Objective: To assess preschoolers' cumulative daily screen time, measure the contributions of the home and the child care setting to this total, and characterize children that are most at risk for excessive screen time.
Study design: We used data from the Early Childhood Longitudinal Study-Birth Cohort, to calculate daily screen time based on reports by preschooler's parents and care providers.
Results: The sample size of 8950 represented approximately 4 million children. By preschool age, >80% of children were in some child care. On average, children in this study were exposed to 4.1 hours of screen time daily, including 3.6 hours at home and 0.4 hours in child care. Children in centers had the lowest screen time (3.2 hours) compared with children in parental care only (4.4 hours), home-based care (5.5 hours), and Head Start (4.2 hours). Even when adjusted for relevant covariates, these differences remained significant (P < .001).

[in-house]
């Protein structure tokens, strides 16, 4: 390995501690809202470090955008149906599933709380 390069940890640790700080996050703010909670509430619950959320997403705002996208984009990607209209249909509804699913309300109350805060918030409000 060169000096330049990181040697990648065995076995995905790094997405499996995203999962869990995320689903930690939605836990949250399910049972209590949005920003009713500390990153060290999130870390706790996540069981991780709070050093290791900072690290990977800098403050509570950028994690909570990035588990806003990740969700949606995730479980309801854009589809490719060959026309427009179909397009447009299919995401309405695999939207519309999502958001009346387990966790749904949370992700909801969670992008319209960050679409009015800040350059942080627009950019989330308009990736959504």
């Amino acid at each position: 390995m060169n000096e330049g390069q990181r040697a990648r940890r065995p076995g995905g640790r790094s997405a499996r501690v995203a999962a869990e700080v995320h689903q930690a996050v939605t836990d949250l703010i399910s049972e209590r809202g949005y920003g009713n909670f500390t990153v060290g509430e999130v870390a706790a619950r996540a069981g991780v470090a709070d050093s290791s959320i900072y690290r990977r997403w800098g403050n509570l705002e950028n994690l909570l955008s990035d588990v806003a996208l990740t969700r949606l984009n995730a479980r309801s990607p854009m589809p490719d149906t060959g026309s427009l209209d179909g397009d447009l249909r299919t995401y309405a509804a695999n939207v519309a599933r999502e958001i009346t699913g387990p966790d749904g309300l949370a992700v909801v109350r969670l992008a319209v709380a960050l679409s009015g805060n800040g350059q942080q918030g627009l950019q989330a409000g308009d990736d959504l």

Conclusions: Preschoolers' cumulative screen time exceeds recommendations and most previous estimates. Pediatric clinicians are uniquely positioned to encourage families to discuss screen time with their children's caregivers and to advocate for high quality child care. Efforts to decrease screen time in homes and home-based child care settings are needed.
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